RHINELANDER - Inside Tricia's Treasures in downtown Rhinelander, Jennifer Sturzl takes a lot of pride in a carefully crafted latte. But out the back door, things aren't as pretty.
Across the alley sits the run-down former Kabel Auto building. Its brick walls are heavily aged, and many windows are boarded up.
"First of all, it's an eyesore," Sturzl said Thursday morning.
But soon, that so-called eyesore across from McDonald's will come down, and it could likely turn into a parking lot on South Stevens Street.
"[That would be] huge," Sturzl said. "If it's easy access to get here, [shoppers are] going to come."
The city of Rhinelander wants to buy the building, tear it down, and potentially build a parking lot with 30 to 40 parking spaces. Those spaces would add to the approximately 470 parking stalls in city-owned lots.
Downtown businesses know how important that easy access is. Plenty of them struggled through the summer of 2016 as the city reconstructed 21 downtown blocks, wiping out parking and hurting business-- including Mark Gutteter's Rhinelander Cafe and Pub, which was down 15 percent in sales last summer.
"Right now, they tend to park close to the front doors of the main street businesses and, in many cases, those cars are there all day long," Gutteter said of the current parking situation. "The more parking you've got, the more business potential you've got."
Several years ago, Gutteter--serving as Downtown Rhinelander, Inc.'s president--developed the idea to knock down the old Kabel building alongside the long-vacant Lindey Cleaners building. The city demolished the 95-year-old building in March 2015.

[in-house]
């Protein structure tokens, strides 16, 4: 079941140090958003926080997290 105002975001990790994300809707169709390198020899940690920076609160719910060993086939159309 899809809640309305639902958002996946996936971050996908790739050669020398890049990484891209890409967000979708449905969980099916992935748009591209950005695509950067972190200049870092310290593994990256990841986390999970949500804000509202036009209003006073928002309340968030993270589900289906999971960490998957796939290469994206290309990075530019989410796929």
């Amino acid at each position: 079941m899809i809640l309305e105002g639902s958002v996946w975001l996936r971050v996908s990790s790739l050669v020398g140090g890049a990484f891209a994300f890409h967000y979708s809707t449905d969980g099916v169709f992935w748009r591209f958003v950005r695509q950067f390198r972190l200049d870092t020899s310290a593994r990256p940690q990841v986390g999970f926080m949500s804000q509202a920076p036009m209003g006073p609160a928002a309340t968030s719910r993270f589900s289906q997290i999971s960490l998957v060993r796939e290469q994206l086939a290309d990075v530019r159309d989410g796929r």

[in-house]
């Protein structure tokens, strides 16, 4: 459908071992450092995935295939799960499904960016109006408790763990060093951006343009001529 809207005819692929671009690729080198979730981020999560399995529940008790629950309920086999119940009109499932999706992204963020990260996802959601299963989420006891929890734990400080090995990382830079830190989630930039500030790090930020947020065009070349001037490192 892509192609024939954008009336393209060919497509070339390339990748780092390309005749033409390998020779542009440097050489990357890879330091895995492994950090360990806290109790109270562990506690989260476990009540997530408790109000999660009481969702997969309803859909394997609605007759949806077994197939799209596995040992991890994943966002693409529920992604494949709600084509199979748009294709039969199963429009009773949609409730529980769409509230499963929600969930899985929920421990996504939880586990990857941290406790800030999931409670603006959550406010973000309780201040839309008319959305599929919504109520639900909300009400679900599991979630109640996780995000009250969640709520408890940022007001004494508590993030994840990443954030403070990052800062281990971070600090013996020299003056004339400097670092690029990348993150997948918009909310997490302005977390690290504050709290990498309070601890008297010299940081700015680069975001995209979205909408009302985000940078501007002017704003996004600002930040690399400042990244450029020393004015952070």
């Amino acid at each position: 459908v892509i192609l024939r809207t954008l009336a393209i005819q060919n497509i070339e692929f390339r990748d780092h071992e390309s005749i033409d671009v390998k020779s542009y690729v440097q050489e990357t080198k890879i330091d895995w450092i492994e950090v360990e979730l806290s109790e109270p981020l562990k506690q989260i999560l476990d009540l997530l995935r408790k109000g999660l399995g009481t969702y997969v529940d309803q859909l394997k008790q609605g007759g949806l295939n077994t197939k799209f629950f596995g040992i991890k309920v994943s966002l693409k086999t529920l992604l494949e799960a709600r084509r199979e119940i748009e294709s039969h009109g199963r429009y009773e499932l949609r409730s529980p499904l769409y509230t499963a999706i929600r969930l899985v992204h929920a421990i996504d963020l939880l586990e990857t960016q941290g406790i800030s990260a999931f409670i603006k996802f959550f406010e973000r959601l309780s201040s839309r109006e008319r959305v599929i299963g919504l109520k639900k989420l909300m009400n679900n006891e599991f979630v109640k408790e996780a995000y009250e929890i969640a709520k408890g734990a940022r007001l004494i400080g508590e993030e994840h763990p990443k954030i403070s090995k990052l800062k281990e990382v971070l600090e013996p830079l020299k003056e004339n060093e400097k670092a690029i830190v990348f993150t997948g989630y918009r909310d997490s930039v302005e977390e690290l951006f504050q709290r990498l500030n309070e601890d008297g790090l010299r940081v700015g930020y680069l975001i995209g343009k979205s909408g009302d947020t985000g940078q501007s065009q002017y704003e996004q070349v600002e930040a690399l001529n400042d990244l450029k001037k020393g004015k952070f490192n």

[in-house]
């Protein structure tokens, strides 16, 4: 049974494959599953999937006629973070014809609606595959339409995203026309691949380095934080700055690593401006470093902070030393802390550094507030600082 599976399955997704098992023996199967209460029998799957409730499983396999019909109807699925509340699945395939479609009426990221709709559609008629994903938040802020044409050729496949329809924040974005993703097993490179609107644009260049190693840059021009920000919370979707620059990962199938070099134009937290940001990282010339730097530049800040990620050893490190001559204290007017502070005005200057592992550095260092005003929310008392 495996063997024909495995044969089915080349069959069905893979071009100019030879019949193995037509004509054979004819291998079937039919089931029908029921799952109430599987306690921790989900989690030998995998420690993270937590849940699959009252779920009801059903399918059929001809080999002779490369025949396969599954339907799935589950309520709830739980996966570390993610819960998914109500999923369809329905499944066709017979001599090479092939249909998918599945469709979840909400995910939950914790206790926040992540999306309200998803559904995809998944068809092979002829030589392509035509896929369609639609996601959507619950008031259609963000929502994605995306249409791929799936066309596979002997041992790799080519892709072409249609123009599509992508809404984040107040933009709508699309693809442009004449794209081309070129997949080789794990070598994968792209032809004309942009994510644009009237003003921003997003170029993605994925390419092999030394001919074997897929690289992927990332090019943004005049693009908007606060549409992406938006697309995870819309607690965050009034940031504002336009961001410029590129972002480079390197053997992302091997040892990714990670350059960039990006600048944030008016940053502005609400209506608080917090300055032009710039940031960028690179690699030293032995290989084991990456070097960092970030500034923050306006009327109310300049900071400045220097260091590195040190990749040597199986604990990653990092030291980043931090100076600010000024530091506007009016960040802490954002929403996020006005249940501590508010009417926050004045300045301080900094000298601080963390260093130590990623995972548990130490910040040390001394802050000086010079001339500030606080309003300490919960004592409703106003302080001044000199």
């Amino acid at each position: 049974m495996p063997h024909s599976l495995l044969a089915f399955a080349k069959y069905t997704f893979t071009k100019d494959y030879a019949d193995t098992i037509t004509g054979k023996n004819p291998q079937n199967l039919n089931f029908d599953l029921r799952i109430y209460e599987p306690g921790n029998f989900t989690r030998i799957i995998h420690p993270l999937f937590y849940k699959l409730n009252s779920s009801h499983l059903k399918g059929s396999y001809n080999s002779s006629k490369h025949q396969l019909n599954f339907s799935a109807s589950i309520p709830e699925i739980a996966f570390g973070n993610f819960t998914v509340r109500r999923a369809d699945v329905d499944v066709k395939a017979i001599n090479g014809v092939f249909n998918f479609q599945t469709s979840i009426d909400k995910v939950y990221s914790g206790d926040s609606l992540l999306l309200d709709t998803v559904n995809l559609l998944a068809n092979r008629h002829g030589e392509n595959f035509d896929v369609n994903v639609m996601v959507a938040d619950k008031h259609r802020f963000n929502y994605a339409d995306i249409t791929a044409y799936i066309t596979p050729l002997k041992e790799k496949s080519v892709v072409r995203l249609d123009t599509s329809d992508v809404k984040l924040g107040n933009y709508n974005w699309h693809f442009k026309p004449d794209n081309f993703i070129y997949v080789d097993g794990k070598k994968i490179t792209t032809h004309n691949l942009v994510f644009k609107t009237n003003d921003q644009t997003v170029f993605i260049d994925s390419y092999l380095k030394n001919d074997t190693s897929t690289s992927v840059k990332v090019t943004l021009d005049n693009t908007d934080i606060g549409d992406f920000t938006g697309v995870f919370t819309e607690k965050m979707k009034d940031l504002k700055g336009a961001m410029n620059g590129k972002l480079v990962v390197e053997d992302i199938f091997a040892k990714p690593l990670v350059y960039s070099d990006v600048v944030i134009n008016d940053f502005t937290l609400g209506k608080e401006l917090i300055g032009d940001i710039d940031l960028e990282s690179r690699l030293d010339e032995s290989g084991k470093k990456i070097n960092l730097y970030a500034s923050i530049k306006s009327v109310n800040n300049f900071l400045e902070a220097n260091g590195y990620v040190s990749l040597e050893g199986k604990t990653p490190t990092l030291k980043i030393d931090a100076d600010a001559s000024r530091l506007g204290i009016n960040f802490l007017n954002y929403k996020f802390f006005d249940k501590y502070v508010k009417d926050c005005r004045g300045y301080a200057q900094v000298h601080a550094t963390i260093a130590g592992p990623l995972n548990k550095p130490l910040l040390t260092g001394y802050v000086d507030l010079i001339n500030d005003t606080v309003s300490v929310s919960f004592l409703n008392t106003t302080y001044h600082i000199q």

"We don't build them like that, like we used to," Gutteter said of old architecture around town. "By the same token, this one had gotten past the useful point in its life."
When the building comes down in May, the space won't just magically turn into a parking lot. The city might let the lot sit for up to a year to let the soil settle.
Rhinelander Public Works Director Tim Kingman says the $200,000 project to buy and tear down the building won't cost the city more than about $15,000. That's thanks to a Wisconsin Economic Development Corporation grant worth around $97,000 and Cleary Foundation gifts pushing $80,000.
"I think we are the [beneficiaries] of two very valued things, and one is donation and the other is the grant program that's been successful in helping us," Kingman said.
But once the demolition happens this spring, Kingman says a parking lot isn't guaranteed.
"We've always had a formative stage where we would go and make this into a parking lot, and that may be the direction we go, but we do have options open," Kingman said.
Those options include a playground, open-air theater, or public market. The city also might make a parking lot featuring a small park. But no matter what the city decides, workers like Jennifer Sturzl just want to see a change soon.
"Anything we can do downtown is great to get this downtown looking beautiful," Sturzl said.
The city plans to take full ownership of the Kabel building in mid-May, with a tentative demolition date of May 22.